When B. and I first started dating, he had to travel a lot for work. During one particular trip, I got the idea to stock his freezer with something he could eat when he got back. For reasons that remain unclear even to this day, potstickers came to mind. I had never made them before, but I forged ahead all the same with what I thought was a reasonable approximation of the frozen ones I had been buying at Trader Joe’s. What resulted were inedibly salty, dense little meatballs in inelegant rubbery pouches. These Best-Ever Potstickers, the result of many subsequent years’ worth of trial and error, are better than anything you could buy at the store. Not too salty and not too dense, with a burst of freshness from ginger and cilantro. They’re great for snacks, appetizers, lunch, dinner, or to freeze uncooked for later, and I guarantee whoever you make them for will be impressed.
The amounts below make 40 potstickers. You’ll have some wrappers left over, which you can freeze to make ravioli sometime in the future.
• 1 package round Gyoza wrappers: $1.48
• 1/4 head of cabbage: 46 cents
• 8 oz. ground pork: 85 cents
• 3 green onions, chopped: 25 cents
• 1/2 bunch cilantro leaves, chopped: 20 cents
• 1 1/2 T finely minced ginger: 5 cents
• 1 T sesame oil: 10 cents
• 2 T soy sauce: 10 cents
• 1 tsp black pepper: 1 cent
• Salt: 1 cent
• 1 egg (garden), beaten: $0
• Canola oil for frying: 10 cents
• 2 T soy sauce: 10 cents
• 2 T rice vinegar: 5 cents
• 1/2 T sesame oil: 5 cents
• 1/2 tsp sugar: 2 cents
• Sriracha to taste: 5 cents
TOTAL: 27 cents
GRAND TOTAL: $4.06 + .27 = $4.33/4 = $1.08
Slice the cabbage into thin strips. Mix with about 1 T kosher salt and let sit in a colander for about 10 minutes. Wring the water out of it, then transfer to a bowl with the pork, ginger, green onion, cilantro, pepper, soy sauce, and sesame oil. Gently stir in the beaten egg.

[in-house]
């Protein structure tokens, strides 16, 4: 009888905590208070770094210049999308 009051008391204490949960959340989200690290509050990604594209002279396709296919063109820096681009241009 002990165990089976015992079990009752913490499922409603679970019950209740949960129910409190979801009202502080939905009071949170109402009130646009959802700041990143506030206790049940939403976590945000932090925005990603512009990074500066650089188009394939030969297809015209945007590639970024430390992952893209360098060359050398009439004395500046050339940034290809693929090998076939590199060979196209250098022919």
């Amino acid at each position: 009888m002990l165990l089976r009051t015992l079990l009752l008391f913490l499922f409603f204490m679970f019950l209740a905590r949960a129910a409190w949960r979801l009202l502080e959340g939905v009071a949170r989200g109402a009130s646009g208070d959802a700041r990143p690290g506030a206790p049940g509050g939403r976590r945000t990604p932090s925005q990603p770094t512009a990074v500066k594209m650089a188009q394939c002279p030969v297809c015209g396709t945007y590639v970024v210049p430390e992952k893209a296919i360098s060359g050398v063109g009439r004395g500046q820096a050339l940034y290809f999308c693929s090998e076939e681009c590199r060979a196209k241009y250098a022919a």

Spread out about a half dozen gyoza wrappers on a clean, dry surface, keeping plastic wrap over the rest of them so they don’t dry out. Keep a little bowl of water handy (I like to use the bowl I beat the egg in). Place about 1 tablespoon of filling in the center of the wrapper.
Dip your finger in the water and wet the very outer edge of the gyoza wrapper, all the way around. Fold the wrapper in half, pinch the sides together, and carefully pleat. (My attempt to explain how to do this will probably be more confusing than your trying to figure it out on your own. It’s not hard at all; just use the photos of how they should look as a guide.) Place the finished potsticker on a clean, dry surface, like a cookie sheet, and keep covered with plastic wrap or a kitchen towel. Repeat until all the filling is gone.
To cook, heat a large skillet over medium-high heat. I actually like to use a nonstick skillet, because once the potstickers…well…stick, they’re really hard to get off, and you will end up with a lot of ripped and torn ones. Add about 1/2 T of oil (1 T+ if you don’t have a nonstick skillet), when hot, add as many potstickers as will fit in a single layer without touching. Add enough water to come about 1/2-inch up the sides of the skillet (stand back when you do this), cover it, and let cook until all the water has evaporated, about 3-5 minutes. If you’re using a regular skillet, you may have to shake it a few times to make sure the potstickers don’t glue themselves to the bottom. It may take you a couple of rounds to learn exactly how long they take to cook; take one out and cut it in half if you’re unsure. The bottom should be browned and crispy and the wrapper should be translucent.
Stir the dipping sauce ingredients in a bowl and whisk until sugar is dissolved. Serve and enjoy.